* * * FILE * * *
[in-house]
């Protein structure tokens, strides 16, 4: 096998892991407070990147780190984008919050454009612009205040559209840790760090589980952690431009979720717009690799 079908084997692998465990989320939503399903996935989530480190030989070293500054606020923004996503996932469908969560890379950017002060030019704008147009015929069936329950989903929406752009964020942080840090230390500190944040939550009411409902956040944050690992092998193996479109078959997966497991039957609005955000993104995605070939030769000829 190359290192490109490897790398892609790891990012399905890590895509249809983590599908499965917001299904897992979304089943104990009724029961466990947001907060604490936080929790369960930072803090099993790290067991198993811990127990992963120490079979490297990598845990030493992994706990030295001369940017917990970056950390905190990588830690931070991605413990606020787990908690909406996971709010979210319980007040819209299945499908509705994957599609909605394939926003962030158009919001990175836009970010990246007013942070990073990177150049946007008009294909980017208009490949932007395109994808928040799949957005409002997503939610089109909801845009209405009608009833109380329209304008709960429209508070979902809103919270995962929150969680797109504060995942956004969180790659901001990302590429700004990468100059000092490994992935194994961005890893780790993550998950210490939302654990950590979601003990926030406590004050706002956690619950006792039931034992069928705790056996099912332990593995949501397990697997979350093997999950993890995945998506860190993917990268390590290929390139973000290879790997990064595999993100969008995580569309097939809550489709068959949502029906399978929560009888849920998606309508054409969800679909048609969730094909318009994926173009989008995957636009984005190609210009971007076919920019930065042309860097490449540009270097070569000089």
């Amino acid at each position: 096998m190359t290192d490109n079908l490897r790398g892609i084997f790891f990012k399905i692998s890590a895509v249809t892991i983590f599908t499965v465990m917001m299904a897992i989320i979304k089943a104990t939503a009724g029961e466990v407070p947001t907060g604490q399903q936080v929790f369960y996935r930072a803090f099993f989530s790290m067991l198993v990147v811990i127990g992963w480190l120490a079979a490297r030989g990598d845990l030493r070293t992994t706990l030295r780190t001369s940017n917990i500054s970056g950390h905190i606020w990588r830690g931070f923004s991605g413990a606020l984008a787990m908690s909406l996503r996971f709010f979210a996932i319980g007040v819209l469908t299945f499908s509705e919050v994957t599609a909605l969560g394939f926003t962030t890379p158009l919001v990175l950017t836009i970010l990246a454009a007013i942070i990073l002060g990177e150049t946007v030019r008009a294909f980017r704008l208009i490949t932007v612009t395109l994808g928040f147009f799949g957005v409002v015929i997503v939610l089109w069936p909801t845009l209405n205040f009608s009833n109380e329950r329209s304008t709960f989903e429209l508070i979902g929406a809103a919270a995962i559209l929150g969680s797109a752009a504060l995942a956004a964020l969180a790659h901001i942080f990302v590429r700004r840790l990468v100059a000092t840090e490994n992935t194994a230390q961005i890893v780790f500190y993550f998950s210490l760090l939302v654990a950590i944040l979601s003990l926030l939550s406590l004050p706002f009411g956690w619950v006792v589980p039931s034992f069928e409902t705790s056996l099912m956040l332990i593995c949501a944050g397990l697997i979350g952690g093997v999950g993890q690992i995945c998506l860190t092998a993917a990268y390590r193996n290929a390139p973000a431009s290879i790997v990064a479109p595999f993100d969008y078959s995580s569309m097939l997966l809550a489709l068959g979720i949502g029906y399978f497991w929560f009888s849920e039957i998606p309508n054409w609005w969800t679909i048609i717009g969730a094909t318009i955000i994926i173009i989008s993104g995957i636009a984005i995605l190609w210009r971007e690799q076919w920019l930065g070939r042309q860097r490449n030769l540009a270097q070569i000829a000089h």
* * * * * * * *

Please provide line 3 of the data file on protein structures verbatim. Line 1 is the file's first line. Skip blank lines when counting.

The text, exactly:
């Amino acid at each position: 096998m190359t290192d490109n079908l490897r790398g892609i084997f790891f990012k399905i692998s890590a895509v249809t892991i983590f599908t499965v465990m917001m299904a897992i989320i979304k089943a104990t939503a009724g029961e466990v407070p947001t907060g604490q399903q936080v929790f369960y996935r930072a803090f099993f989530s790290m067991l198993v990147v811990i127990g992963w480190l120490a079979a490297r030989g990598d845990l030493r070293t992994t706990l030295r780190t001369s940017n917990i500054s970056g950390h905190i606020w990588r830690g931070f923004s991605g413990a606020l984008a787990m908690s909406l996503r996971f709010f979210a996932i319980g007040v819209l469908t299945f499908s509705e919050v994957t599609a909605l969560g394939f926003t962030t890379p158009l919001v990175l950017t836009i970010l990246a454009a007013i942070i990073l002060g990177e150049t946007v030019r008009a294909f980017r704008l208009i490949t932007v612009t395109l994808g928040f147009f799949g957005v409002v015929i997503v939610l089109w069936p909801t845009l209405n205040f009608s009833n109380e329950r329209s304008t709960f989903e429209l508070i979902g929406a809103a919270a995962i559209l929150g969680s797109a752009a504060l995942a956004a964020l969180a790659h901001i942080f990302v590429r700004r840790l990468v100059a000092t840090e490994n992935t194994a230390q961005i890893v780790f500190y993550f998950s210490l760090l939302v654990a950590i944040l979601s003990l926030l939550s406590l004050p706002f009411g956690w619950v006792v589980p039931s034992f069928e409902t705790s056996l099912m956040l332990i593995c949501a944050g397990l697997i979350g952690g093997v999950g993890q690992i995945c998506l860190t092998a993917a990268y390590r193996n290929a390139p973000a431009s290879i790997v990064a479109p595999f993100d969008y078959s995580s569309m097939l997966l809550a489709l068959g979720i949502g029906y399978f497991w929560f009888s849920e039957i998606p309508n054409w609005w969800t679909i048609i717009g969730a094909t318009i955000i994926i173009i989008s993104g995957i636009a984005i995605l190609w210009r971007e690799q076919w920019l930065g070939r042309q860097r490449n030769l540009a270097q070569i000829a000089h």